Xalkori Named Breakthrough Therapy for Difficult-to-Treat Rare Lymphoma

Xalkori Named Breakthrough Therapy for Difficult-to-Treat Rare Lymphoma

The U.S. Food and Drug Administration granted breakthrough therapy designation to Pfizer’s Xalkori (crizotinib) for the treatment of a subgroup of difficult-to-treat systemic anaplastic large cell lymphoma (ALCL).

The FDA’s breakthrough therapy designation aims to expedite the development and review of a potential medication for the treatment of serious diseases. The drug developer must provide preliminary evidence indicating the therapy represents a substantial improvement over existing treatments.

ALCL is a rare type of non-Hodgkin’s lymphoma but one of the most common subtypes of T-cell lymphoma. Specifically, the designation covers cases of relapsed or refractory ALCL positive for the ALK protein, which typically affects children and young adults. Though both ALK-positive and negative ALCLs are treated as aggressive lymphomas, many patients still relapse or require alternative treatments.

Xalkori is a receptor tyrosine kinase inhibitor. It can block signal transmission from multiple proteins, including ALK and MET, stopping these proteins from working. As a result, researchers believe the therapy will reduce or stop the growth of ALCL cancer cells and cause their death.

The FDA’s decision was based on results from the two clinical trials — ADVL0912 (NCT00939770) and A8081013 (NCT01121588) — which showed significant antitumor activity in pediatric and adult patients treated with Xalkori.

ADVL0912 is a Phase 1/2 study assessing the maximum safe and tolerable dose of Xalkori, and evaluating preliminary clinical activity in children with relapsed or refractory solid tumors and ALCL. In turn, the A8081013 Phase 1 study evaluated Xalkori in children and adults with advanced, ALK-positive tumors other than NSCLC, including patients with relapsed or refractory ALCL.

Besides ALCL, Xalkori was also granted breakthrough therapy status for the treatment of patients with metastatic non-small cell lung cancer (NSCLC), which accounts for approximately 75 percent of lung cancer cases.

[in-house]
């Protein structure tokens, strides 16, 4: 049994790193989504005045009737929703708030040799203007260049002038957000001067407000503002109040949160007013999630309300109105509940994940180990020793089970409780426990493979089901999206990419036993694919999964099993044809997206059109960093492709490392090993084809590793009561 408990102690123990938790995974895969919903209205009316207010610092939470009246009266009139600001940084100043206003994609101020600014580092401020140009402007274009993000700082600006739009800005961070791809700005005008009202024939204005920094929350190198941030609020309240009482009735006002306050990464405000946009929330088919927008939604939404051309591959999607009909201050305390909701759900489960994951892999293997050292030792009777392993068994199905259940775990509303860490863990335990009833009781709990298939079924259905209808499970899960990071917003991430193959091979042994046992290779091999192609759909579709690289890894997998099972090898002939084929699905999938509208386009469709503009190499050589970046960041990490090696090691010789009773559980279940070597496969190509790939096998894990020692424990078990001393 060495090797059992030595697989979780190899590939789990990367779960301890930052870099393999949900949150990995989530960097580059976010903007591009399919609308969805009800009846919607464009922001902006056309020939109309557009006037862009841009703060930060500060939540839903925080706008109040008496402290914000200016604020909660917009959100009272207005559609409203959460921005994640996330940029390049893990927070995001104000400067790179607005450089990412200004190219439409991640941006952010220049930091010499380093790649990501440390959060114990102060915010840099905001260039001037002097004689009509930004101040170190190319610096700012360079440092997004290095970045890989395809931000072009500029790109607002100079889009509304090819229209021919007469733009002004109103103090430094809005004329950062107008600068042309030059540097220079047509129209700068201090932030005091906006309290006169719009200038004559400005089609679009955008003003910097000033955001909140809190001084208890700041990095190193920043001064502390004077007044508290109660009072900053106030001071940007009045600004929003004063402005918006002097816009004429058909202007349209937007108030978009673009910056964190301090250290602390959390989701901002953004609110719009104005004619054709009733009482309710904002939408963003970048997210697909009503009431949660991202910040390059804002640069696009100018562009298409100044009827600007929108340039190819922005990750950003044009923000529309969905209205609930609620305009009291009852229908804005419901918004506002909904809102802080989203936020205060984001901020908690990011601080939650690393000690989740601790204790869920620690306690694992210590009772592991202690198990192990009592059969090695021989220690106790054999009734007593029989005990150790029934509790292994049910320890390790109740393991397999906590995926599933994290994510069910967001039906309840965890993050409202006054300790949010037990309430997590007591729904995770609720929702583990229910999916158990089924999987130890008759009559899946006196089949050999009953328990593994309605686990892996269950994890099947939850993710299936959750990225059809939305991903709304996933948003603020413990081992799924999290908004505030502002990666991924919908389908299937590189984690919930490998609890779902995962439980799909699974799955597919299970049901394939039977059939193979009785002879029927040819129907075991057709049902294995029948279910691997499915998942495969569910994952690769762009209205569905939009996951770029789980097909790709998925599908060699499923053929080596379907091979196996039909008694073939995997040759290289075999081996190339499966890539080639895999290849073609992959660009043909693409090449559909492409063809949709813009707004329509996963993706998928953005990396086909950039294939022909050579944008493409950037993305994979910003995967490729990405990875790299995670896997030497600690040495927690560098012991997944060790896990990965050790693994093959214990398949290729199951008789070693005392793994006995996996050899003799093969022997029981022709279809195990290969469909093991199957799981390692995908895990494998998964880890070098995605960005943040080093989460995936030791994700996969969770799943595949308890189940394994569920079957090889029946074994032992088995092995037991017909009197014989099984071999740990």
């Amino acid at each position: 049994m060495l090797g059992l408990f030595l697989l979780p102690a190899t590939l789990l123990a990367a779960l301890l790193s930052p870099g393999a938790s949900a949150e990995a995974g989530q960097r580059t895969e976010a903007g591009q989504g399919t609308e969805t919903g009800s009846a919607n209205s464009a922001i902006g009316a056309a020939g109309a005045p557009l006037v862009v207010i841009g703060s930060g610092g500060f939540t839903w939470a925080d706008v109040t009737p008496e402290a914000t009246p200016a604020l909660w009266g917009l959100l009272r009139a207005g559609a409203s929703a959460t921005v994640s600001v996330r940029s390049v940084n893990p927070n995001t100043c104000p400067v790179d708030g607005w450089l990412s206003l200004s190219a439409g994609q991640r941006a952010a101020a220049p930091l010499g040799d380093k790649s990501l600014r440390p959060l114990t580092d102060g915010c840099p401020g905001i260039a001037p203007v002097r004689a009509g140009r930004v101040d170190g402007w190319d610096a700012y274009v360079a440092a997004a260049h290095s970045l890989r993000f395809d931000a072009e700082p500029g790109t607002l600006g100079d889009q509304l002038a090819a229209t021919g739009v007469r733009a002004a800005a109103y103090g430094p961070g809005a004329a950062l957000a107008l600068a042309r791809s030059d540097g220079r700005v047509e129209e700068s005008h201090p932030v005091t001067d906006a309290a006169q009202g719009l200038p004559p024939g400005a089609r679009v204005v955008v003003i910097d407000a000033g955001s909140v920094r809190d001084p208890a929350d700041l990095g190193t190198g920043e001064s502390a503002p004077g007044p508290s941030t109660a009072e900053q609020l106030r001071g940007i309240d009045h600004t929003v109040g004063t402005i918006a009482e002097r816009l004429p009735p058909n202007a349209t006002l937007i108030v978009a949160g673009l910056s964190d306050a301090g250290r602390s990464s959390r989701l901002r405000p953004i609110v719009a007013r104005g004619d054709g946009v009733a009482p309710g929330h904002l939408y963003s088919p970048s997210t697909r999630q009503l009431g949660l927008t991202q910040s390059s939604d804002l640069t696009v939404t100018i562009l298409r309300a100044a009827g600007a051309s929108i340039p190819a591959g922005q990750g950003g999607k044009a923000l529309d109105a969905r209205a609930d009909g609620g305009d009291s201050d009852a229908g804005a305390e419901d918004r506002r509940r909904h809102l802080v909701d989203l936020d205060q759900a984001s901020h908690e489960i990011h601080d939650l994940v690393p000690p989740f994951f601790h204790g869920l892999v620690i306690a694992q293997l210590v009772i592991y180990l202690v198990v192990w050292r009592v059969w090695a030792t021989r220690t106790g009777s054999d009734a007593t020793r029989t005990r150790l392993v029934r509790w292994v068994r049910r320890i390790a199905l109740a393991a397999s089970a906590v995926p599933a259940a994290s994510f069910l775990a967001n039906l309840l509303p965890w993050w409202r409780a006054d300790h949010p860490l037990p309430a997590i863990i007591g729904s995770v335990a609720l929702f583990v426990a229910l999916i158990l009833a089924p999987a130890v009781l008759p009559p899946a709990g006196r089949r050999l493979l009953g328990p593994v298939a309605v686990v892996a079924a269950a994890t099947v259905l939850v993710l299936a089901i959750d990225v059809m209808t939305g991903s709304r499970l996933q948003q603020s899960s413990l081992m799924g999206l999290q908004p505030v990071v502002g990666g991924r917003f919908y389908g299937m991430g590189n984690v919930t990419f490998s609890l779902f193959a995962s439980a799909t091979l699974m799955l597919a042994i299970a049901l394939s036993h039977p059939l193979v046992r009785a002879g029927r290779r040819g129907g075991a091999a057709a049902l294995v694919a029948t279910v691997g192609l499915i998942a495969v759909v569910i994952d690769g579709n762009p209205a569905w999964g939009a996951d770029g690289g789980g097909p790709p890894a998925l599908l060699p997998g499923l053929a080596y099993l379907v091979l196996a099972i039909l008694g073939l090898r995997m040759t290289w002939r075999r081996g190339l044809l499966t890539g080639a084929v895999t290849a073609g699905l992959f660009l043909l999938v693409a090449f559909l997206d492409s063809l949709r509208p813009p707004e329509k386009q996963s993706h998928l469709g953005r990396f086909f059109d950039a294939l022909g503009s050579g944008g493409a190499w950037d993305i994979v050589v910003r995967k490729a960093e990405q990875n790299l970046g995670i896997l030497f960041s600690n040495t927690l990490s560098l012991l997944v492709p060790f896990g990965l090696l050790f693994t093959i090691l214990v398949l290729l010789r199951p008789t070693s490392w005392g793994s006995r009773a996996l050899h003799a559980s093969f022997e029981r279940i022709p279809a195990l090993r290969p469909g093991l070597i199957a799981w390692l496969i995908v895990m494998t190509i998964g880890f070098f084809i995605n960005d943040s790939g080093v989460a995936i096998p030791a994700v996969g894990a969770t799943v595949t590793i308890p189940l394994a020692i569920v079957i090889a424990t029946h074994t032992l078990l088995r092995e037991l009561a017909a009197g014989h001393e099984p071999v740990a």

Specifically, the FDA’s decision on NSCLC covers patients with alterations in exon 14 of the MET gene, who show disease worsening on or after chemotherapy. Exons are the bits of DNA that contain the information for making proteins.

In the case of NSCLC, the FDA’s designation was based on Xalkori’s antitumor activity in a Phase 1 clinical trial (NCT00585195), which is currently enrolling participants.

“Biomarker-driven therapies have changed the way we treat cancer, helping to ensure that patients receive the right medicine for their disease,” Mace Rothenberg, MD, chief development officer, Oncology, for Pfizer Global Product Development, said in a press release.

“These breakthrough therapy designations for Xalkori exemplify our commitment to precision medicine development and delivering medicines that have the potential to transform the lives of patients whose cancers carry these genomic alterations,” Rothenberg added.

Xalkori is currently approved in the U.S. to treat patients with metastatic NSCLC whose tumors are ALK-positive or ROS1-positive. Xalkori is the only FDA-approved therapy indicated for these NSCLC subtypes.

One comment

  1. Anders G says:

    I have been on Xalkori for 39 months for stage IV lung cancer. I have experienced a few side effects. I did have vision problems, some nausea and constipation at first. Now those are just about normal. I change to Beacon Crizotinib last year. Until now, everything is the same.

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